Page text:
This album is also less layered, & seems to focus more on the natural settings of their studio. Instead of using many digital effects to create a bliss feeling, as they have done in past recordings. Because of this, the album is the warmest in feel of all their catalog to date.
Don't expect hits here. You will have to actually listen. Every single track is solid. This is one of those records that every great band makes sometime in their career that is really for the fans of that band, & not for huge public consumption. Some would say introspective, but I believe it is about the less is more philosophy that happens once a band matures & are comfortable in their own skin with being who they are. I am just happy that Doves have worked to get to this point now. I will probably find in later days I will listen to this one all the way through, whereas with other work from Doves, I have a set play-list from the previous albums.
Fans will absolutely love the personal & intimate feel of this record. If you're new to the band, I would suggest starting @ Some Cities, or The Last Broadcast, as you may not have the patience to listen through & instead may just be looking for those few tracks that really reel you in.
Not their best, but typically solid Doves music
Brad | 04/08/2009
(4 out of 5 stars)
"If you're a fan of the Doves, you'll certainly enjoy Kingdom Of Rust and wear it out fast. While their songs are accessible and sound familiar, maybe too familiar at times, they are a band who require repeat listening for the music to really sink into your skin. It's important to let the songs grow on you and not rush to judgement, I've learned that much about them over the years.
There are no toss-out songs on this CD, and that's the good news. Much like "Some Cities," their musicianship, song writing and recording abilities have evolved to a state of comfort with a modern sound that is light years from their debut, "Lost Souls." (an indie classic in it's own right, but almost sounds like a different band with the same singer at this point)
The title track single is fantastic and most of us are already familiar with it (see video on Amazon page here - it's as good as anything they've ever done), and the rest of the album are full of good, but maybe too similar sounding tracks at times, other than House Of Mirrors with it's vague 60's psychedlia and danceable "Pounding-esque" beat.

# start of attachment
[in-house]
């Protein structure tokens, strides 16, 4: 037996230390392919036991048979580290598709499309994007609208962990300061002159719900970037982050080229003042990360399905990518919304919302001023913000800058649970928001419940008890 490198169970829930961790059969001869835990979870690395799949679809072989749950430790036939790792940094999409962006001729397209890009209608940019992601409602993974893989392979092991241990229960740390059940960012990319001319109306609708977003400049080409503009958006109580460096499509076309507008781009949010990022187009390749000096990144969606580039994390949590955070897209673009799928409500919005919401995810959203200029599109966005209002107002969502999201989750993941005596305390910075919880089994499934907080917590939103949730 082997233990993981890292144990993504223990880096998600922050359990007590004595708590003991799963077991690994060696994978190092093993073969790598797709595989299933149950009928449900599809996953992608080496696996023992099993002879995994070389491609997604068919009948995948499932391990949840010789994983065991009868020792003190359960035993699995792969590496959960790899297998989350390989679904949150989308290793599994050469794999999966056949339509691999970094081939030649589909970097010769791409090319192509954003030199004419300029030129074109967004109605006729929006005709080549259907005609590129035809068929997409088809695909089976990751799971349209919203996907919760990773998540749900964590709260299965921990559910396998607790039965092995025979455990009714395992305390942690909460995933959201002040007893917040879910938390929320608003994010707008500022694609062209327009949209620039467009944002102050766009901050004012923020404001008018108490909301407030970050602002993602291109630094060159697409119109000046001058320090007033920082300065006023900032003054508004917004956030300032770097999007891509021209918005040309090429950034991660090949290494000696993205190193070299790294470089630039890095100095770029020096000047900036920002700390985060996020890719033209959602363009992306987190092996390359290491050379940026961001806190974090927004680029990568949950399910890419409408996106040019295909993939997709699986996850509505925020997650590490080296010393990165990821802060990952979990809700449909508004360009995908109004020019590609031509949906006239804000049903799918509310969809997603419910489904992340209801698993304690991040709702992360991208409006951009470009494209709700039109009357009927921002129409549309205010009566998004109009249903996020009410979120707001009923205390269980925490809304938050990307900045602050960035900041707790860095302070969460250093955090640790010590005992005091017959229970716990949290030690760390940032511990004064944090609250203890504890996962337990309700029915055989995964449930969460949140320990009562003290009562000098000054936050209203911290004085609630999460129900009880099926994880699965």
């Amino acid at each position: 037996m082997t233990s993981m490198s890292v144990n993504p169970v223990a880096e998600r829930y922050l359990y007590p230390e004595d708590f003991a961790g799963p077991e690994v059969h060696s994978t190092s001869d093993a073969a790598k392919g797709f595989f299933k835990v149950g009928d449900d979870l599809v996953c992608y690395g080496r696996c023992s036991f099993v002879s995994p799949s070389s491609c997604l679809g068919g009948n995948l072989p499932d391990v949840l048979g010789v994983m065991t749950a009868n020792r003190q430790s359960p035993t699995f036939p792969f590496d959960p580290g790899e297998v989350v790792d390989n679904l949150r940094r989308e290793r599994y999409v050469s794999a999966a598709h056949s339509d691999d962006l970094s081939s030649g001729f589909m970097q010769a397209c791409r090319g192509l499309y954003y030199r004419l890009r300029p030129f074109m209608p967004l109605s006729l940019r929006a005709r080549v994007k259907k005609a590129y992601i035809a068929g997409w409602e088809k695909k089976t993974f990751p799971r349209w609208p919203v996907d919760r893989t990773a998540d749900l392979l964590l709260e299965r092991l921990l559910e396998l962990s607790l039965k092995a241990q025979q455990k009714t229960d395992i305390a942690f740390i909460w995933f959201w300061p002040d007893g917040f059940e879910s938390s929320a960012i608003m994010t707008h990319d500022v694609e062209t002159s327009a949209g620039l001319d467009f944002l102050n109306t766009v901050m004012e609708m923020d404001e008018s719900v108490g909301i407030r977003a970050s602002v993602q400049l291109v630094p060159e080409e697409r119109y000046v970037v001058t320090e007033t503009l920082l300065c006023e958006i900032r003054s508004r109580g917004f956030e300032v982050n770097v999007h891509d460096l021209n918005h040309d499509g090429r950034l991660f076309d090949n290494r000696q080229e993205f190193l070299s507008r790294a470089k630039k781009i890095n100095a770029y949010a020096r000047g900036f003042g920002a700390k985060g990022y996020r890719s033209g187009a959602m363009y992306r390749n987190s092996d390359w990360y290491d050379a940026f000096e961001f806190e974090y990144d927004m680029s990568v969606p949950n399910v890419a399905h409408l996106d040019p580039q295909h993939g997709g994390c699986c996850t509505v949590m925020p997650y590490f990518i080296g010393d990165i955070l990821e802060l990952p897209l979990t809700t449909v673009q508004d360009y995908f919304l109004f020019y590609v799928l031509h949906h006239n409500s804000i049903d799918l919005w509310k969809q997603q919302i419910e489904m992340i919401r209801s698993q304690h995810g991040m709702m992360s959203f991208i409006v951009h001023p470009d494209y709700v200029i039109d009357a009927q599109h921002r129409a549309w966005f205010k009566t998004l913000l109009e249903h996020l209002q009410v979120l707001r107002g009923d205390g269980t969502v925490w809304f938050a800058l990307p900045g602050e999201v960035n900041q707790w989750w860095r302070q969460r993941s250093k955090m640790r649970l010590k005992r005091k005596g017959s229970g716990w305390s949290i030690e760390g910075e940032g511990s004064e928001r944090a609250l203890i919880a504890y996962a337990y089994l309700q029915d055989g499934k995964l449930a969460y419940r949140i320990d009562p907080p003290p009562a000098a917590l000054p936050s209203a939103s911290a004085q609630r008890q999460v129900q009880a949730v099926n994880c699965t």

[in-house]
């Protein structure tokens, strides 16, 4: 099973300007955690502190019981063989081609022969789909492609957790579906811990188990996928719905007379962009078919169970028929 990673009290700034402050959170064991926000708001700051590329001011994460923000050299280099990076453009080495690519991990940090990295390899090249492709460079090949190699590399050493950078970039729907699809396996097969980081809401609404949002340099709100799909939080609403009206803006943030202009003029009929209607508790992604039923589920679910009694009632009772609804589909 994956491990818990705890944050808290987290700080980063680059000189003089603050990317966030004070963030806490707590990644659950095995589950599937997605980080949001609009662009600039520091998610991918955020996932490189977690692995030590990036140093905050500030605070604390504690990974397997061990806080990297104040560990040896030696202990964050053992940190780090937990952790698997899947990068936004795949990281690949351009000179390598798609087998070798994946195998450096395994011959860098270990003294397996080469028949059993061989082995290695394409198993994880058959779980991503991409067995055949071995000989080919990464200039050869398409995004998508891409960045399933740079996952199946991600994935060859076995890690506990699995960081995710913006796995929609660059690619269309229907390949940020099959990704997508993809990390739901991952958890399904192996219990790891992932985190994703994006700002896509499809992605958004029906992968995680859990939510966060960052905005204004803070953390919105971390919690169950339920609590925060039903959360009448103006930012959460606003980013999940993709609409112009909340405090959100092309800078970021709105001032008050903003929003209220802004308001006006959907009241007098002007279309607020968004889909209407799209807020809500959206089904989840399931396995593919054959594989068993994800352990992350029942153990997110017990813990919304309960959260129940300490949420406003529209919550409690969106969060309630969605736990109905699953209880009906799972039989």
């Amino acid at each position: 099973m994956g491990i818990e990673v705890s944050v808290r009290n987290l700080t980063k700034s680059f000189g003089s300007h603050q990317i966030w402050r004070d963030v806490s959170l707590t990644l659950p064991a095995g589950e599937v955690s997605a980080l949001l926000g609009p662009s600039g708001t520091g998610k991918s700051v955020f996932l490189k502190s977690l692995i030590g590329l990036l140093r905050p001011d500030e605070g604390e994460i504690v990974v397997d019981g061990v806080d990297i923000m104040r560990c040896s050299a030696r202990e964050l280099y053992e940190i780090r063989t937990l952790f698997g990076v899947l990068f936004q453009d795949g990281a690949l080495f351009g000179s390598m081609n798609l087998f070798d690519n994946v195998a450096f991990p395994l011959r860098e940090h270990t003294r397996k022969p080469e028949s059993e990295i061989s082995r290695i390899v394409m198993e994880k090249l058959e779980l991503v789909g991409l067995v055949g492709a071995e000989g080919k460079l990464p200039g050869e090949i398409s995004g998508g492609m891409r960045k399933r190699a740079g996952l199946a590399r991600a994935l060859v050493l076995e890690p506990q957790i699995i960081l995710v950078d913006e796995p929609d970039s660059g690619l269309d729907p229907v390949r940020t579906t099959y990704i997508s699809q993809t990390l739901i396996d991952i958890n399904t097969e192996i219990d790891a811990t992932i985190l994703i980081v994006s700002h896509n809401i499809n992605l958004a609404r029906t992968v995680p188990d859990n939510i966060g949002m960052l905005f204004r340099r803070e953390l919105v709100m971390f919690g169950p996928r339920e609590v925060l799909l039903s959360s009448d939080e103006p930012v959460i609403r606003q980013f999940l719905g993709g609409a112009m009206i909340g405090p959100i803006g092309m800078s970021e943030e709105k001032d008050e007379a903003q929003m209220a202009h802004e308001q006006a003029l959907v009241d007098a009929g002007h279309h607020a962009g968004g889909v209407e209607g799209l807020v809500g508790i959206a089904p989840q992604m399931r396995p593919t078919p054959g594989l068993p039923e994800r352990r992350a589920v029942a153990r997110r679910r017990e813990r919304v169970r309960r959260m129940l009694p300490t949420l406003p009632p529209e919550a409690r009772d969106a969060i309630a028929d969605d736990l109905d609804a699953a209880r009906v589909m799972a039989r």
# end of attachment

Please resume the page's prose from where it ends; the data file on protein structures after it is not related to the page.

They are still one of my favorites after this solid CD and they are even better live if you get a chance. It's refreshing for a band to put so much effort into their songs and production.
Finally the one thing this CD lacks are memorable hooks, and Williams' guitar work, only on the title track does it really stand out at all it seems. It's there, but buried at times behind all sorts of strings, synths, drums, bass and other various background noises that are all over every song. The sound is muddled at times and takes a while for your brain to wrap itself around it - not necessarily a bad thing mind you - but I'm ok with a less produced, guitar-centric sound because what these guys do best are write songs and play their instruments well.
A Diamond in the Rust
C. Farrell | 05/19/2009
(5 out of 5 stars)
"Kingdom exemplifies an absolutely special band in their prime. The (frequent) moments of brilliance from their first three albums culminate right here, right now. From the Pink Floydian rocker "Jetstream" to the goose-bump inducing title track, to the melodic beauty of "Winter Hill" and the all-out caress/assault of "10:03," to the Blondie-groove of "Compulsion" and beyond - flat out impressive.
It's always a shock when a band continues to put out good work after significant critical acclaim. The Doves took their time with this one, and they absolutely delivered. I had both high hopes and high expectations - this is a five star album through and through.
Look, the bottom line is you can't go wrong with this one. Enjoy and then pass along the recommendation to someone you love. "
Learned about them on NPR of all things. The next stage of
Greg | Brooklyn Park, Mongolia | 08/24/2009
(5 out of 5 stars)